War on terrorism challenges Japan's pacifism

On the eve of his US visit, the prime minister vows Japan will 'do its utmost.'

If this is a time when America feels its most cherished ideals are under attack, the sense that the world was indelibly changed on Sept. 11 is felt clearly in Japan, Washington's most important ally in Asia.

Perhaps more profoundly than ever before, Japan has begun to question its inability to use military force as a tool of international policy - a limit enshrined in the Constitution the US helped draft in the aftermath of World War II.

Junichiro Koizumi, Japan's new prime minister, promised yesterday at the nation's official memorial to victims of the airplane attacks on New York and the Pentagon that Japan would give all it can to America's war on terrorism.

"The government of Japan is firmly resolved to strive for the eradication of terrorism," Mr. Koizumi said. "At the same time, Japan strongly supports the United States and is determined to do its utmost to offer assistance and cooperation."

Koizumi leaves today for Washington, where he is scheduled to meet with President Bush on Tuesday.

But it's still unclear what form Japanese assistance will take, and how far Japan is willing to move from its official pacifism while cooperating with the US - which maintains 48,000 troops at military installations here.

Japan's response to the most massive terrorist attack in history is a sharp deviation from its behavior during the Gulf War a decade ago. Then, as the US-led alliance began attacking Iraq over its occupation of Kuwait, Japan was "still studying" its position.

A recent editorial in Japan's Yomiuri Shimbun newspaper, "Change the law, get on the bus," illustrates the dramatic shift in sentiments.

The headline refers to the law that governs the use of Japan's armed forces, the Self-Defense Forces, which cannot be involved in overseas conflicts.

Japan is still struggling to absorb the reality of the Sept. 11 terror attacks. Yesterday's memorial service came a week later than similar ones held in many European nations, but the sense of immense loss was palpable. Japanese and Americans alike dabbed tears as an opera singer performed "Amazing Grace."

JAPAN lost at least 62 of its citizens in the attack on the World Trade Center, and Tokyo has been jittery amid bomb scares and building evacuations. Some local media reported that authorities are concerned about a possible second round of attacks.

As she walks away from the memorial service, Maiko Murakami declares, "This is a world war." The young woman says she quit her job at an accounting firm and plans to go to the US to volunteer for the Red Cross. "It's something that affects everyone, and Japan can't be the only one to stand outside of it," she says.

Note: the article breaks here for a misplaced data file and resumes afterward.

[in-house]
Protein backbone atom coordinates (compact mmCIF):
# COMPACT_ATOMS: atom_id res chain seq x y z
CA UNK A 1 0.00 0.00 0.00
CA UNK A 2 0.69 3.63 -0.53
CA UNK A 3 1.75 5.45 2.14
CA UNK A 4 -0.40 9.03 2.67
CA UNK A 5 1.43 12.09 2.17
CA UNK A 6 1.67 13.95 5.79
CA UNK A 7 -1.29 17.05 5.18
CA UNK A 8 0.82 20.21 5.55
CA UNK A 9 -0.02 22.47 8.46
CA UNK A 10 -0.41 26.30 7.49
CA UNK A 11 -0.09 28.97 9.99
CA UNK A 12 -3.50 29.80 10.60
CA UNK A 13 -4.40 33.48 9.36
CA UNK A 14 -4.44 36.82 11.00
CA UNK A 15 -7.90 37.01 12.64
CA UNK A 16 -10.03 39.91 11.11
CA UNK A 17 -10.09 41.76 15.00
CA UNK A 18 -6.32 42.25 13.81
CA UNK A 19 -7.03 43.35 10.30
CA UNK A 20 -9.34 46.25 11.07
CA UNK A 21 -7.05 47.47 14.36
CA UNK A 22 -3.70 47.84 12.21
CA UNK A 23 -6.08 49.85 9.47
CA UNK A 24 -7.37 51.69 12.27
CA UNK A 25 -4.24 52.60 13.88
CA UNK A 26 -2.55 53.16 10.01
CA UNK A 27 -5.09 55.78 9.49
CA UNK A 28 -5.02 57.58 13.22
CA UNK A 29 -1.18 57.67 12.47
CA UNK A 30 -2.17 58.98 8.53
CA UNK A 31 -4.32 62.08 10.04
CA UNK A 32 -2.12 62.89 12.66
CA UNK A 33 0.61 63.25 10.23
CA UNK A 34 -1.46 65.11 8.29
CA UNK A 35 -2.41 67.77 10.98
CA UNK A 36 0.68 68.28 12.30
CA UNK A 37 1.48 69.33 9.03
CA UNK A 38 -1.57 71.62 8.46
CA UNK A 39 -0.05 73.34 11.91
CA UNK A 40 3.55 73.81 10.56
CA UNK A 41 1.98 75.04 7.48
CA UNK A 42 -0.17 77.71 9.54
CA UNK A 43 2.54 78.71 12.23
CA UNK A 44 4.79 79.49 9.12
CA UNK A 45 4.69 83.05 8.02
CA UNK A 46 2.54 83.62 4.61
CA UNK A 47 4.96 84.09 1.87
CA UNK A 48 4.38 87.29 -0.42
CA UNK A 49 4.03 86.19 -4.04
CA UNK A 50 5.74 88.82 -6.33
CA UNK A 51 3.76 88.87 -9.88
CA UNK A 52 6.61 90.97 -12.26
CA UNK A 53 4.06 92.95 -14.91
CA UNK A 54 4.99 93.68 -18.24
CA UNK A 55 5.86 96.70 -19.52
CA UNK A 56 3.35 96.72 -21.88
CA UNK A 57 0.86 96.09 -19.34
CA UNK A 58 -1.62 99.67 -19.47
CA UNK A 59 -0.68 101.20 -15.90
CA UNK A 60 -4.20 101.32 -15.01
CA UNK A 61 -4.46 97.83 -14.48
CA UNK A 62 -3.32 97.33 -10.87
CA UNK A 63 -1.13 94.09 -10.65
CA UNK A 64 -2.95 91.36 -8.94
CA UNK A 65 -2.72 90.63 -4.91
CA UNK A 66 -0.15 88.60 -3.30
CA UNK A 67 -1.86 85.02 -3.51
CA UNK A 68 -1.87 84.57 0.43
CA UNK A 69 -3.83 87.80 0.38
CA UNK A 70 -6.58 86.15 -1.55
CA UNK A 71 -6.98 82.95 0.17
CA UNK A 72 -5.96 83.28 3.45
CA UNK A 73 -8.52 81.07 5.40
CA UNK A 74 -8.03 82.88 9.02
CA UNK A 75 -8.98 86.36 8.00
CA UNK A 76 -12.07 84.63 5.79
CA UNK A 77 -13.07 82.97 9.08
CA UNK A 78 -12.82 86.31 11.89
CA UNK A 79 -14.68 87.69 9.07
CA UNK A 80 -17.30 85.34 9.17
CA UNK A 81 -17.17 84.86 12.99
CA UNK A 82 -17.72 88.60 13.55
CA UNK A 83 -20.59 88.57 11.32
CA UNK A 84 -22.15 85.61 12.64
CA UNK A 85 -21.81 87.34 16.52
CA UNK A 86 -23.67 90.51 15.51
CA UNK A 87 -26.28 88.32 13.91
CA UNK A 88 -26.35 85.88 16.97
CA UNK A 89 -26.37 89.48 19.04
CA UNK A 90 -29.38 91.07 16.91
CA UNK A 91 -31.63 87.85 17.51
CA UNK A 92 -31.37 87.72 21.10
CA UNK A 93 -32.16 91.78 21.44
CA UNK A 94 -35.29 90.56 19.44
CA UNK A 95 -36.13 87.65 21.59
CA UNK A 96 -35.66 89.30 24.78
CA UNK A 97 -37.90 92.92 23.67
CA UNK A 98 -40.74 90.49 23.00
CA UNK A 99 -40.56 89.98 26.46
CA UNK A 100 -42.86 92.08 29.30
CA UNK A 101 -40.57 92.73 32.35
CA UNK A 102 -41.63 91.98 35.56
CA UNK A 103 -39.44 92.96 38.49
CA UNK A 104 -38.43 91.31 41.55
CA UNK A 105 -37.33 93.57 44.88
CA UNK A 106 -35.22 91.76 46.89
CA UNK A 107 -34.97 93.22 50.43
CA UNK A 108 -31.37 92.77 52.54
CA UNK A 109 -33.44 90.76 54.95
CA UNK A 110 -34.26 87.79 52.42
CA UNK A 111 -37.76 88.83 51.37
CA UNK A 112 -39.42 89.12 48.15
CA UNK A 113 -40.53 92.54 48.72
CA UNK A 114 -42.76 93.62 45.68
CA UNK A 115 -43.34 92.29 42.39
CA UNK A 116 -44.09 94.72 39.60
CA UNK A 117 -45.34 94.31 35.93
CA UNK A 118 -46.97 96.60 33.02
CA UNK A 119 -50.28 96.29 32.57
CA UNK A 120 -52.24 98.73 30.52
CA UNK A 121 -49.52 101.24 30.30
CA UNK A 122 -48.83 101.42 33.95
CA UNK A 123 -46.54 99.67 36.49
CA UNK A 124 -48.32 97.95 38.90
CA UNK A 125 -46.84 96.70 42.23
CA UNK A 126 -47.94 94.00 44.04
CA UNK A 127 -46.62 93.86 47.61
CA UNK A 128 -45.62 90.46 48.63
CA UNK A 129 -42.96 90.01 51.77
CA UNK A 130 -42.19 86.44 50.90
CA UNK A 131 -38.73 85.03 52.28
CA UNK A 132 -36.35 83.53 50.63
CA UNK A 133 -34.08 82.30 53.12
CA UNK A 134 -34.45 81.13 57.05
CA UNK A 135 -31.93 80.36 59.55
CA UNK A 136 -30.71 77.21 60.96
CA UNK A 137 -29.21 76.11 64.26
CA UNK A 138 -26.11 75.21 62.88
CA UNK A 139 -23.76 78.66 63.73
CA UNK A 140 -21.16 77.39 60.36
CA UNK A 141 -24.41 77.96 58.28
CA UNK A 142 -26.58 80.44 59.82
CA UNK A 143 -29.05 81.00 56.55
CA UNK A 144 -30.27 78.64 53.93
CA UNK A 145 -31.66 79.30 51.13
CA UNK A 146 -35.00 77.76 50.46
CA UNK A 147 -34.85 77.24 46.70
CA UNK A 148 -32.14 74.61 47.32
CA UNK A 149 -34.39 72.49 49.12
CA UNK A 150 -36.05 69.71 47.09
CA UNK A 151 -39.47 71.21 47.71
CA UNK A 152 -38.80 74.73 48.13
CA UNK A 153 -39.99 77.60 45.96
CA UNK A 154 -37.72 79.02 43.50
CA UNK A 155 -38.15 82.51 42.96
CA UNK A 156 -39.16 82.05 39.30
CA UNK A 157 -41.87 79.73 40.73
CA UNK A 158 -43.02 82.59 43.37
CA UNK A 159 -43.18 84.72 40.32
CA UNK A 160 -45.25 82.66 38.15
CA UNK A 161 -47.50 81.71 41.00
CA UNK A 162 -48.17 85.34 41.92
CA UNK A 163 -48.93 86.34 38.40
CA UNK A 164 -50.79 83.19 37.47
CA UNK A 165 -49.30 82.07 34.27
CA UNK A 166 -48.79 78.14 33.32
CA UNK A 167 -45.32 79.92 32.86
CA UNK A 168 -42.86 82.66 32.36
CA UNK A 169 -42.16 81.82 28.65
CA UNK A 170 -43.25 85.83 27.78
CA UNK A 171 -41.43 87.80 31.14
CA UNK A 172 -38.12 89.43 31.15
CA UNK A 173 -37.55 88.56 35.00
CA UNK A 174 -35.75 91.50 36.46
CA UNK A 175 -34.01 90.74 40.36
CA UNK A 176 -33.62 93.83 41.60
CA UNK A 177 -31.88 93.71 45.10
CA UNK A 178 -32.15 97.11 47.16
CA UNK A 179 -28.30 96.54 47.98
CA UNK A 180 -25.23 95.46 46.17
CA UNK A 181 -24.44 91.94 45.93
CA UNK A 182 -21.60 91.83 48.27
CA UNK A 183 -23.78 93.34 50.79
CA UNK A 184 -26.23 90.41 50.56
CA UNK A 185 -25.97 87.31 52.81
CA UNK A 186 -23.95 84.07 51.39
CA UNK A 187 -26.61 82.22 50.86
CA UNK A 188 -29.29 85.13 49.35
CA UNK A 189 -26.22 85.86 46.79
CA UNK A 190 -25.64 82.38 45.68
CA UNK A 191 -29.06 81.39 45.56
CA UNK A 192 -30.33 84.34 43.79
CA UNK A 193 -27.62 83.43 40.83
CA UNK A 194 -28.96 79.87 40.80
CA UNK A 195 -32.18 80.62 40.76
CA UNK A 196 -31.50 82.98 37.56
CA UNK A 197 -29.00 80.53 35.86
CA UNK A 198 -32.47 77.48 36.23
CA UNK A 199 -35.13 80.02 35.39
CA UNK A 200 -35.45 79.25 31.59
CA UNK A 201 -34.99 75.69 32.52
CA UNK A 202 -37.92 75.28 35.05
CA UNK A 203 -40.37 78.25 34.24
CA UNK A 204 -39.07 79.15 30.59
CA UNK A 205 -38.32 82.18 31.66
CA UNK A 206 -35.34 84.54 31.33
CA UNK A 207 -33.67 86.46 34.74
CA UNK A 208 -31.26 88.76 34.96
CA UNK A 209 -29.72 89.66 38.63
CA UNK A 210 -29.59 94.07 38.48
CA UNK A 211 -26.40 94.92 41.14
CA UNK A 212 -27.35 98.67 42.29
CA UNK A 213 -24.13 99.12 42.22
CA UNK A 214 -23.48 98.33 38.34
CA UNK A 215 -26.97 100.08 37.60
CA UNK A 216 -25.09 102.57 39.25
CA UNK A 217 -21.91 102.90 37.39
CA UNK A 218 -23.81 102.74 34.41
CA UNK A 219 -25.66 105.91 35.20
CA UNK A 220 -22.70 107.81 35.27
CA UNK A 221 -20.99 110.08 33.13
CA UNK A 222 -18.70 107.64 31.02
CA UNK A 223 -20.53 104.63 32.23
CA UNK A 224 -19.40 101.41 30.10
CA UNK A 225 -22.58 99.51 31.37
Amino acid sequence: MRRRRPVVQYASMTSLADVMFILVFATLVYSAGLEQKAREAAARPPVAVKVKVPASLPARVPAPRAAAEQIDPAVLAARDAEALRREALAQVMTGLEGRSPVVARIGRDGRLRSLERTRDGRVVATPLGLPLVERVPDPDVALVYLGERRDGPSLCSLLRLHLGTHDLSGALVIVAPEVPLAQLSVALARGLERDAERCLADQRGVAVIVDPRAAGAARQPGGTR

Japan has built its entire post-World War II identity on its constitutional pledge that, "never again shall we be visited with the horrors of war through the action of government." The San Francisco Peace Treaty, signed 50 years ago this month, formalized the US role as the prime peacekeeper in the region, with Japan allowing its territory to be used by American bases maintaining stability in the Asia-Pacific region and beyond.

But just as the issues that shaped the US-Japan relationship have changed many times in the past half-century, there appears to be a growing consensus here that nature of war has also changed - and that Japan must change with it.

"We need to look into the current Constitution, either the Constitution itself or the current interpretation of it, because the situation as of 50 years ago has changed," says Isamu Ueda, a member of the Diet (parliament) from the New Komeito Party, which is part of Koizumi's three-party ruling coalition.

"What was interpreted when the Constitution was drafted was a war between countries. What we are facing now is a more complicated, non-national group of people," says Mr. Ueda.

"Up to the 11th of September, when we talked about security, it was hypothetical," Ueda adds. "Now, it's very urgent that we make changes to give our support to the US."

Ueda's party is based on support from Japan's largest Buddhist lay organization - the party has most vehemently opposed any changes to Japan's pacifist Constitution.

The exact nature of the help that Koizumi would like to offer US forces is about as easy to ascertain as the Pentagon's plans for retaliation against Osama bin Laden, whom President Bush has named as the "prime suspect" in the terror attacks.

Japan's past interpretation has allowed for giving support to multinational forces in its "rear area," meaning nearby in Asia. Military experts say that might be extended to include the Middle East - but that Afghanistan and Pakistan would be a fallacious stretch for such parameters.

Not everyone here supports the movement to reconsider the pacifist Constitution, however. "I think Koizumi took advantage of the terrorist attack to quickly move to a new stage of cooperation with the US forces," says Hiro Umebayashi, director of Peace Depot in Yokohama, near Tokyo.

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